Official’s lies led to my council ban

A PUBLIC official who investigated the behaviour of a North Lanarkshire councillor has been accused of committing perjury and misleading a judging panel.

Paul Delaney, who represents Mossend and Holytown, was banned from council meetings for three months after the Standards Commission found him guilty of leaking confidential information to the Motherwell Times and Bellshill Speaker.

A key witness against him was David Sillars, the commission’s senior investigating officer, who probed an alleged breach of the councillors’ code of conduct.

After hearing evidence from Mr Sillars, the commission’s panel found Councillor Delaney guilty of leaking details of the sacking of a council planner for allegedly accepting gifts from a developer.

He was also convicted of breaking the rules concerning public criticism of council officials.

The council’s ruling Labour group susequently banned Councillor Delaney, a Nationalist, indefinitely from three committees on top of the initial punishment.

Councillor Delaney wanted to appeal against the Standards Commission decision, but has been refused permission to do so because he applied too late.

He told Sheriff Principal Brian Lockhart during a hearing at Airdrie Sheriff Court that an appeal was in the public interest.

Councillor Delaney said Mr Sillars ‘may have committed perjury’ during his evidence to the commission’s panel in September.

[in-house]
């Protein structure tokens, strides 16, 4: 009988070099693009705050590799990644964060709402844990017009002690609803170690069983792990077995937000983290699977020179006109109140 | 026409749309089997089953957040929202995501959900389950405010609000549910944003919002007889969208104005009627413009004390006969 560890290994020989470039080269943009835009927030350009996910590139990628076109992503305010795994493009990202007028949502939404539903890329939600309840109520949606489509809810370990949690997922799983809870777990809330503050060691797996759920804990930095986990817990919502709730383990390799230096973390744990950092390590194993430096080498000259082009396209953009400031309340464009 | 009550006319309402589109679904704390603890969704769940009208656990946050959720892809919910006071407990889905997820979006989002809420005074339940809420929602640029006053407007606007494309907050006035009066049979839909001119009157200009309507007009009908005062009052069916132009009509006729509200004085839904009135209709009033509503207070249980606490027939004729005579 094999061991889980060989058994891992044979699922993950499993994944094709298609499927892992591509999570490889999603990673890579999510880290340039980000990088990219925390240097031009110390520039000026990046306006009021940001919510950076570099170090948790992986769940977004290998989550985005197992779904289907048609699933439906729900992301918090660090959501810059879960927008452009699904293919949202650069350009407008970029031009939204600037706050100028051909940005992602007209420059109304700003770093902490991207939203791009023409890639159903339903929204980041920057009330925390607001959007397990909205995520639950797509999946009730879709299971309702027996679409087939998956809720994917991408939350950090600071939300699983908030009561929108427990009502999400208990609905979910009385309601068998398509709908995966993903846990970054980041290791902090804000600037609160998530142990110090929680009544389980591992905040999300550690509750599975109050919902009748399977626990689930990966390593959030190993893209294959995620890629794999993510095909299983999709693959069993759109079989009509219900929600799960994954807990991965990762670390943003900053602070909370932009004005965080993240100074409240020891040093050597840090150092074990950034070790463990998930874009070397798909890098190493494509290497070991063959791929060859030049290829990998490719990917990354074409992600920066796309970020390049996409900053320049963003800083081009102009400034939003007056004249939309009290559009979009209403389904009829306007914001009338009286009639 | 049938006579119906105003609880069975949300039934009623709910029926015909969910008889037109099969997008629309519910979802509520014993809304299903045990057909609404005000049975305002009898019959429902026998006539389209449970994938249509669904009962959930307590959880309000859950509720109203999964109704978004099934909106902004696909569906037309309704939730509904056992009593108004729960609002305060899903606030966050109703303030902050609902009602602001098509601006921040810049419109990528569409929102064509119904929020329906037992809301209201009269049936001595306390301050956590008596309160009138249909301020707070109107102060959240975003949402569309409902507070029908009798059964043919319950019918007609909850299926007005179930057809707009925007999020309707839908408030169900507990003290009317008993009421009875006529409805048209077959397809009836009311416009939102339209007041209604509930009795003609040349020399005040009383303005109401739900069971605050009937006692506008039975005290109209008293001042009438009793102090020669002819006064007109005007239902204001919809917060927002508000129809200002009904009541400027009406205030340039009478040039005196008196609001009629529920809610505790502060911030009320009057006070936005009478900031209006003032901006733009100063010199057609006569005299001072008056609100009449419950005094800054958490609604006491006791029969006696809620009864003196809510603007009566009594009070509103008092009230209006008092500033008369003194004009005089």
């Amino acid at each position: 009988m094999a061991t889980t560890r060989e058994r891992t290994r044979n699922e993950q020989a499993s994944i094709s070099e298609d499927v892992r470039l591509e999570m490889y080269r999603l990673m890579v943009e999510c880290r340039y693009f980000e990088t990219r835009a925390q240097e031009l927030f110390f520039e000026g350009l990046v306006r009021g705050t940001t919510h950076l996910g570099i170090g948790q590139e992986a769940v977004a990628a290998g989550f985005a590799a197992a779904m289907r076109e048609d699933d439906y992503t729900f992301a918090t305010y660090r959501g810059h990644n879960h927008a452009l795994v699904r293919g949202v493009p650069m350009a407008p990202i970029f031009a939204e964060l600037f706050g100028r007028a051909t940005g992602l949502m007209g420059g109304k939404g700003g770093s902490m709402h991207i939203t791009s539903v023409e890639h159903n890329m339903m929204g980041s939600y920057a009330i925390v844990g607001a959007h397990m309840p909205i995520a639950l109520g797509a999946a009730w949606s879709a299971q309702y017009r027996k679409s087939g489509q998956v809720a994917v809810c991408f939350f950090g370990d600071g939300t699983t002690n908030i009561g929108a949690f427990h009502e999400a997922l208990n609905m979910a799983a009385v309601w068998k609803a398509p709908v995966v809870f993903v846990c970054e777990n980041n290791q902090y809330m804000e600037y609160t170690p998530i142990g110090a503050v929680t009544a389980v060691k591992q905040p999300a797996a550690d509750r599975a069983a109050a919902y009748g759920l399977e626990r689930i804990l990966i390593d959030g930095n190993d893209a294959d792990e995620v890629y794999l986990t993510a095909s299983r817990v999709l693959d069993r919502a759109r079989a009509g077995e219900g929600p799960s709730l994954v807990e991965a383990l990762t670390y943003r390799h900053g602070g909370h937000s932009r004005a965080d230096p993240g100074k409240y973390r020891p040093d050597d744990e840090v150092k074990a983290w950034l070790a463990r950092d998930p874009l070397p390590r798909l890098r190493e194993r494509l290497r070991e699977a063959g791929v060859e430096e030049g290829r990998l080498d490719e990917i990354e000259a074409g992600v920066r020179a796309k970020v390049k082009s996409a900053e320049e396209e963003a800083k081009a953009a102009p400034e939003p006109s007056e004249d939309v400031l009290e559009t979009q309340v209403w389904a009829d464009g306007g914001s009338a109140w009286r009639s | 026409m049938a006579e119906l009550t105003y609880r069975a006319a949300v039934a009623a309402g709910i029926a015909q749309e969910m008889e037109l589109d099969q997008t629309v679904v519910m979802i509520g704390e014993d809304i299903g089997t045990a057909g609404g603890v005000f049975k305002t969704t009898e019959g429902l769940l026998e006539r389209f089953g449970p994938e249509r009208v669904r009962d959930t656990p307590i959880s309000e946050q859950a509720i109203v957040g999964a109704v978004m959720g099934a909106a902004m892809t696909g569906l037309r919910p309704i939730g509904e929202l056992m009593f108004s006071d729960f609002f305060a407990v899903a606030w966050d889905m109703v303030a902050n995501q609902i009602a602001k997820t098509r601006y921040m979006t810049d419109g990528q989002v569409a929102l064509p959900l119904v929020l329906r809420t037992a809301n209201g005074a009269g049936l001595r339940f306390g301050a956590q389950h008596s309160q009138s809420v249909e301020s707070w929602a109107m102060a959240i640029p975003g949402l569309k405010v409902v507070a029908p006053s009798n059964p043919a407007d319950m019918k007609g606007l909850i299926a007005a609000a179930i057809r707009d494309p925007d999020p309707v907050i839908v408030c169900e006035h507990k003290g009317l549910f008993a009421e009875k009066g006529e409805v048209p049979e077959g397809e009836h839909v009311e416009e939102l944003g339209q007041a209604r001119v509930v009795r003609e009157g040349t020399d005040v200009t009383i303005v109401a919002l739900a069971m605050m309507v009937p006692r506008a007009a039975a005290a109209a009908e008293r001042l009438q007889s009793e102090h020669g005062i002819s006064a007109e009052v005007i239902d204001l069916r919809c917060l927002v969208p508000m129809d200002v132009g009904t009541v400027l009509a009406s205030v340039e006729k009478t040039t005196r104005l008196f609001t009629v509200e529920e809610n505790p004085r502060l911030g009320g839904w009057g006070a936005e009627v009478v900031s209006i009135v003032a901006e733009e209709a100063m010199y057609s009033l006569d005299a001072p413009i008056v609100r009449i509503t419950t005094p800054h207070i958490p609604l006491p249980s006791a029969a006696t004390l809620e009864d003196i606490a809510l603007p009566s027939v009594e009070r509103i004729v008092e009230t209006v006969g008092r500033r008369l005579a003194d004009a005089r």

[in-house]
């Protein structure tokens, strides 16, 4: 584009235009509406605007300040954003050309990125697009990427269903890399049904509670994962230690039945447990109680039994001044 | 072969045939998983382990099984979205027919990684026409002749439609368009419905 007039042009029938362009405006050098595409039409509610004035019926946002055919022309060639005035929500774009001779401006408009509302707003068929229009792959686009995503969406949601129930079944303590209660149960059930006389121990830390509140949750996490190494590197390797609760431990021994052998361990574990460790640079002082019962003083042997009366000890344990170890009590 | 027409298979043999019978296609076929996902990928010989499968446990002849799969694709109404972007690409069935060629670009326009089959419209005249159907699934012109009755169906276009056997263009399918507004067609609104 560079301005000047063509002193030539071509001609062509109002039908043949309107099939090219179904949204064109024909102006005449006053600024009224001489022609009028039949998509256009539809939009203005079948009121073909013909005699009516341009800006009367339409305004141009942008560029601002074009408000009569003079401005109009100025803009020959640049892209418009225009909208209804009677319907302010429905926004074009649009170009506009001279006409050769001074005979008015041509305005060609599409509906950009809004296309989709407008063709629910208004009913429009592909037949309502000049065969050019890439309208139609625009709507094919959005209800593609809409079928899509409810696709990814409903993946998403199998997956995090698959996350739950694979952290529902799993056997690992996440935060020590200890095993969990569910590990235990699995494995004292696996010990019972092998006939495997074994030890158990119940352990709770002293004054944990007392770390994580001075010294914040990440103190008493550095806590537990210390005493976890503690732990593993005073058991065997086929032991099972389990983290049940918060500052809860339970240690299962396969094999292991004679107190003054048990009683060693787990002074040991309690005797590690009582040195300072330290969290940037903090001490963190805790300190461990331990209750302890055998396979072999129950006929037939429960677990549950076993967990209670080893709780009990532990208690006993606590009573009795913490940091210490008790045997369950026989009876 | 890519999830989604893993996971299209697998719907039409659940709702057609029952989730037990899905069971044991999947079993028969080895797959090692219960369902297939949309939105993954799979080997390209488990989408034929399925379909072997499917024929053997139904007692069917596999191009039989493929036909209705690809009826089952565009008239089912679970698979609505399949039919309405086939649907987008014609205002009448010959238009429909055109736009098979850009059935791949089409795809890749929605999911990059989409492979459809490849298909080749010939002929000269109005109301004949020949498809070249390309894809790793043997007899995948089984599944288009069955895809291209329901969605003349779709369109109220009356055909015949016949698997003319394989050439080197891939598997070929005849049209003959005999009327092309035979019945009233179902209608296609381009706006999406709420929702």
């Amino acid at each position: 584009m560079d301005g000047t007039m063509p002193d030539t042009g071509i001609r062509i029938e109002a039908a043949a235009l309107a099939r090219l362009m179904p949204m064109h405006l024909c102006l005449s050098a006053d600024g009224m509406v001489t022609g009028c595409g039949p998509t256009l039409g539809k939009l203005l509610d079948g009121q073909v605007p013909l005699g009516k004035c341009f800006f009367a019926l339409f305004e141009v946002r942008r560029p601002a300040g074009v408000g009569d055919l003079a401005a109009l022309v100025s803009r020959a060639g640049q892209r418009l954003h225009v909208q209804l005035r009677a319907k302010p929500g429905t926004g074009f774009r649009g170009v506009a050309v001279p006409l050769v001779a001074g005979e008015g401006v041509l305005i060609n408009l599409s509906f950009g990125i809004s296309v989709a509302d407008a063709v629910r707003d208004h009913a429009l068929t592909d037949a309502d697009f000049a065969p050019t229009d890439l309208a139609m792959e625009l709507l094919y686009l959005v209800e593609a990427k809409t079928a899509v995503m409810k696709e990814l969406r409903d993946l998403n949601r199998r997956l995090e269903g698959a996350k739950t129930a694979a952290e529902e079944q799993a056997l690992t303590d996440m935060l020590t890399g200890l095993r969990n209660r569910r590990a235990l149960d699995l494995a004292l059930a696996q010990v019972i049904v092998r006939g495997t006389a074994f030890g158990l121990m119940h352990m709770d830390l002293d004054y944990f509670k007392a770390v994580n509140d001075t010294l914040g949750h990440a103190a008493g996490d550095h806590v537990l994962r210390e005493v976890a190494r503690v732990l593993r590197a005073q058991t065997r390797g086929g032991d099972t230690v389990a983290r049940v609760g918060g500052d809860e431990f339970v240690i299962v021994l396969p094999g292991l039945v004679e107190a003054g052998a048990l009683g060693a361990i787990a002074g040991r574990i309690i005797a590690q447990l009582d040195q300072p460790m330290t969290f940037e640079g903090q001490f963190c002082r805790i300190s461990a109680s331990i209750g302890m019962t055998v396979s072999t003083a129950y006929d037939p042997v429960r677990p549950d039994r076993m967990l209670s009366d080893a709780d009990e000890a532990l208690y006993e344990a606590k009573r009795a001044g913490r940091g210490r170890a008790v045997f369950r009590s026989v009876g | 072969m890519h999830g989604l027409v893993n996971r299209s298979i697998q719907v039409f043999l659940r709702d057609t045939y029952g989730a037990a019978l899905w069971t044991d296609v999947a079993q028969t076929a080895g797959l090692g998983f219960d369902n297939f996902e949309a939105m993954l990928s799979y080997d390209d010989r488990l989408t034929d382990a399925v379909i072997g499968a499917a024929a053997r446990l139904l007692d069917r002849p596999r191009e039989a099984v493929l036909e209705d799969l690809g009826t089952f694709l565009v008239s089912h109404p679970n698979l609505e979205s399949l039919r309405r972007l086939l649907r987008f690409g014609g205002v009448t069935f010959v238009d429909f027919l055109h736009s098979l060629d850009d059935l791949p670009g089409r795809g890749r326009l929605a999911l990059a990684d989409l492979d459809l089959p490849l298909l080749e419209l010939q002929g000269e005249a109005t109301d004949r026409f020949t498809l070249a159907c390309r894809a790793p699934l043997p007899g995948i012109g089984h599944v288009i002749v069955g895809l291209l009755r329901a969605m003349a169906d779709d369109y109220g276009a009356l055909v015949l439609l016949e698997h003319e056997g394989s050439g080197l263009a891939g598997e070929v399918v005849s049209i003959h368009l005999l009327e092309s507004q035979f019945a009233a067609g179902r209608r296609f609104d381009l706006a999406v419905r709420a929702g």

He claimed Mr Sillars’s job was simply to present evidence, but he had ‘tainted’ this by making clear his view that the councillor was guilty of misconduct.

Councilor Delaney said procedure had not been followed properly during the investigation and hearing, and that Mr Sillars had misled the panel three times regarding evidence obtained. In addition, evidence had been ‘withheld deliberately’.

Councillor Delaney admitted he had lodged his appeal 17 days after the deadline. He said this was because he had suffered injuries in a motorbike crash and was also having to look after his elderly mother who was ill.

However, the Standards Commission argued the appeal should not be heard because it hadn’t been lodged in time. It claimed Councillor Delaney was seeking a fresh hearing just because he didn’t like the original decision.

Sheriff Principal Lockhart rejected Councillor Delaney’s appeal bid, saying: “He had ample opportunity before the date of his unfortunate accident to consider the decision. Even after the accident it was still open to him to instruct an appeal.”

However, Sheriff Principal Lockhart refused a bid to make Councillor Delaney pay the legal costs of the latest hearing.